Oaxaca’s Painting Biennial at MACO

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MACO stands for Museo de Arte Contemporáneo de Oaxaca. We had the good fortune to visit during the XVII Rufino Tamayo Biennial Exhibition. Tamayo,  born in Oaxaca, was one of the great Mexican painters of the 20th century. The exhibition of 50 artworks ranging from abstraction to realism is a juried show of painters working in the region.

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The witty mixed-media work  by Victor Suiser, above, is called “Tepeyollotl ruge con la voz de cuatrocientos jergas” Roughly translates, maybe, to “The Jaguar/Earth God roars with the voice of 400 hoodies.” (thanks, Google) Those are ten peso coins for eyes.

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Suave Patria by Sergio Garvel 2016

The work above, Suave Patria, Smooth Country, by Sergio Garvel is oil paint and gold leaf on canvas. It recalls the tzompantli , or skull racks of the Aztecs and Maya. The shopping cart might reference the carts protesters filled with stones during Oaxaca’s street battles of 2006.

The art students with me pointed out their favorite paintings. Several were drawn to Fernando Motilla Zarur’s photo-realistic self-portrait, oil on canvas, 2015. MACO is worth a visit no matter what is on the walls. The historic building was long ago the home of Spanish nobility. It was said to have been a home of the Conquistador Hernando Cortez, though  historians now dispute that idea.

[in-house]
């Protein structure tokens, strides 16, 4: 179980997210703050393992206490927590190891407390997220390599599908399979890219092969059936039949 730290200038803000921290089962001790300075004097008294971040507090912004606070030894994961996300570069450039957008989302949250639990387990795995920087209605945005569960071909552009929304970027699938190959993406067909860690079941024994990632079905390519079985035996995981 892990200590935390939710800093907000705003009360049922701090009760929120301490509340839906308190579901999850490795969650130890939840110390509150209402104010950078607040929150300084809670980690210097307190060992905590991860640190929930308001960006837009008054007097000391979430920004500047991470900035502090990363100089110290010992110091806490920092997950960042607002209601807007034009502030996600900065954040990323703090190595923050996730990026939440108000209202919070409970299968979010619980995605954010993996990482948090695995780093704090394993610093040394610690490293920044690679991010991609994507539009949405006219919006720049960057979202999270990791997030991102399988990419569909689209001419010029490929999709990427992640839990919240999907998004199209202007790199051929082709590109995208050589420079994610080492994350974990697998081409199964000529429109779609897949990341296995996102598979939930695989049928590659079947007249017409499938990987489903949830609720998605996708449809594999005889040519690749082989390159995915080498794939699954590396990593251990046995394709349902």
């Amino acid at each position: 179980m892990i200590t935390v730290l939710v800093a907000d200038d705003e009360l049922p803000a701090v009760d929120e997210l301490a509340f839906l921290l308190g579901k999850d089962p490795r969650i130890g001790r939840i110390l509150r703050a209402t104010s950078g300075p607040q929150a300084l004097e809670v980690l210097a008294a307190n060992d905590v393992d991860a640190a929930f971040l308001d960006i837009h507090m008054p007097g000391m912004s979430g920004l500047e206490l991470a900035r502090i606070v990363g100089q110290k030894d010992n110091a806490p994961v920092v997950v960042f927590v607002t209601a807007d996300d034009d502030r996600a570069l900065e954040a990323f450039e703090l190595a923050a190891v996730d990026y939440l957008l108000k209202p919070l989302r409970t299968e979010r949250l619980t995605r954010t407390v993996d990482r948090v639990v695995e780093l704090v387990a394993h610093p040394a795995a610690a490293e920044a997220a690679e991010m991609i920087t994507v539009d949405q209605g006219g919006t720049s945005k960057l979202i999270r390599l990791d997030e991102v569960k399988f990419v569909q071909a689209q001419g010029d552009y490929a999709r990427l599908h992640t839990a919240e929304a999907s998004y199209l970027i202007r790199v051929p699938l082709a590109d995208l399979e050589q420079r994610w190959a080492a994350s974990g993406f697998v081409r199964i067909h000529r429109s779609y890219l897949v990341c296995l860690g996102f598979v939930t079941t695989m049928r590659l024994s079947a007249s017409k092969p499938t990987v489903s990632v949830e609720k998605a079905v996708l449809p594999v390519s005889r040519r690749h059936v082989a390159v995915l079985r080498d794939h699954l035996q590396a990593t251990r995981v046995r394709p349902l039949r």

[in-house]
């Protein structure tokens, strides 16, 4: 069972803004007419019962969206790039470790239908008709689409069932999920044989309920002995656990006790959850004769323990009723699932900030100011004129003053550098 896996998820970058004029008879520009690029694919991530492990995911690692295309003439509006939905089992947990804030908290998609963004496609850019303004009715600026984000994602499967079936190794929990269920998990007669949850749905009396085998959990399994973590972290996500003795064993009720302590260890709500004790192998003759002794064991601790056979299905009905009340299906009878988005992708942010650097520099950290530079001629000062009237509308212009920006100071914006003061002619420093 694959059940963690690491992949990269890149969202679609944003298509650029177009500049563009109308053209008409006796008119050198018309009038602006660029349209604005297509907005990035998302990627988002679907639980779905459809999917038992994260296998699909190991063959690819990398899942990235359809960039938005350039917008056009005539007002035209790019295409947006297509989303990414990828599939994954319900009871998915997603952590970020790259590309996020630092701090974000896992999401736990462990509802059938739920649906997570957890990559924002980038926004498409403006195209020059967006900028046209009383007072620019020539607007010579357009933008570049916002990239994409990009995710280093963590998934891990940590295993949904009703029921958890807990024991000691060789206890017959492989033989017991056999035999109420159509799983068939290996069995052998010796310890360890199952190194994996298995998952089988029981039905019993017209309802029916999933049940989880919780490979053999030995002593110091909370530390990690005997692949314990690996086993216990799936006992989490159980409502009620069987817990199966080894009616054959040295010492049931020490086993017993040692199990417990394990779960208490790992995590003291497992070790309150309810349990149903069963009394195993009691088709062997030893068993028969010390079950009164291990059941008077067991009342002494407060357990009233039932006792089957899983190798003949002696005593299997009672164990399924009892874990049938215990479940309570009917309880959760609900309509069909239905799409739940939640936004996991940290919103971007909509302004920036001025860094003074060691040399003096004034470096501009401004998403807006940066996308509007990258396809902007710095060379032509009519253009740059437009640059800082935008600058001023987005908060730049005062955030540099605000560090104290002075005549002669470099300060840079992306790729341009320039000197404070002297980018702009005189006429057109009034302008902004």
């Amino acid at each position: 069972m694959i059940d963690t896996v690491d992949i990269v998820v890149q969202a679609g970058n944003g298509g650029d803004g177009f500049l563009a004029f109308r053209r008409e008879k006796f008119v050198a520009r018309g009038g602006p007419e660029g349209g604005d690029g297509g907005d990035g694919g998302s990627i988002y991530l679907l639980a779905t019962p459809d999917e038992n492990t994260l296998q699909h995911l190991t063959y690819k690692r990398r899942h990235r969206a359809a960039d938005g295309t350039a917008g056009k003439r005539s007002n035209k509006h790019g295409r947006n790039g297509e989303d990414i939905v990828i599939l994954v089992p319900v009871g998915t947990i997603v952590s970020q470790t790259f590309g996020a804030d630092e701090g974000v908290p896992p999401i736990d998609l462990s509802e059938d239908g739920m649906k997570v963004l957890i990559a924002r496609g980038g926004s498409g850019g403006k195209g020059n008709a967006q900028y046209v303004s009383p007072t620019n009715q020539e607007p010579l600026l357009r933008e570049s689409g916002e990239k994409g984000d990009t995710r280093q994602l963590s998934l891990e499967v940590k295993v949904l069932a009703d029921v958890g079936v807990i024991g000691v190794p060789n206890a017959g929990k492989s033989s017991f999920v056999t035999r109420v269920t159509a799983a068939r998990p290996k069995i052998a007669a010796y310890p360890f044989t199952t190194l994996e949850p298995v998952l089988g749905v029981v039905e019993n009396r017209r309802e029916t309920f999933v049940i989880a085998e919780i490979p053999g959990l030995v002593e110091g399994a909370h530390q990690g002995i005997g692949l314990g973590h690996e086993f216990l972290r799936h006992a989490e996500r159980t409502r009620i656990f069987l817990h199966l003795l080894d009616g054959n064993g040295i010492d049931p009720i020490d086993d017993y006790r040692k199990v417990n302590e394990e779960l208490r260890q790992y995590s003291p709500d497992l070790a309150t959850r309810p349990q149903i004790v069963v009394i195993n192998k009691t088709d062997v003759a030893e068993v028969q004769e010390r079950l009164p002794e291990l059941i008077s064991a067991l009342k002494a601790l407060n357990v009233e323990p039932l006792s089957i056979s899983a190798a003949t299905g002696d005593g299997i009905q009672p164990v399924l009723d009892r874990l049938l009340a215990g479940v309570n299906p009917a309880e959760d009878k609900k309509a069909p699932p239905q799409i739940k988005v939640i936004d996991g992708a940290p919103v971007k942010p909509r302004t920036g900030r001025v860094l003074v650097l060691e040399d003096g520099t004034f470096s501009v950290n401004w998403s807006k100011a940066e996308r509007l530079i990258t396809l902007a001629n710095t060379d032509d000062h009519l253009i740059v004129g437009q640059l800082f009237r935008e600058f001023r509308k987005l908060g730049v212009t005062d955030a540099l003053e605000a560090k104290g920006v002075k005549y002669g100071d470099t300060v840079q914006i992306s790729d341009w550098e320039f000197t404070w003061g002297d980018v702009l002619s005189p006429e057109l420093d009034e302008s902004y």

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Autoretrato by Fernando Motilla Zarur

Fragments of 17th century murals adorn the walls. You can see them beside Zarur’s self-portrait(above).  Sarape #1 , (below) by Paul Muguet, 2016, was done with spray paint and masking tape. This homage to the humble blanket design in the context of a contemporary art museum is eye-poppping and provocative.

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Statuesque nudes on a runway is a jolting idea for a narrative painting. That is the theme of Samuel Melendrez Bayardo work, “El Aeropuerto de Paul,” oil on canvas, 2015.

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Detail of oil painting by Samuel Meledrez Bayardo
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Detail of work by Veronica Conzuelo Macedo

Veronica Conzuelo Macedo’s “Sorri mom I love graf” (detail, above) is a 21st century spin on the classic Mexican landscape. It is done in egg tempera on linen over wood.

This is just a small sample of the remarkable art in the exhibition. Some images were gritty, some witty, and few, I admit, I could not appreciate. Overall, however, I was struck by the keen technical skill and intelligence of the selected artists.

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Second Floor Gallery at MACO

MACO’s facebook page will have details about hours, and current exhibitions. I will leave you with one last image – A photo by Kutztown University student Samantha Kahres of a tourist admiring Siempre Verde (Always Green) by Anja Gerecke in MACO’s back patio.

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Photo © 2016 Samantha Kahres

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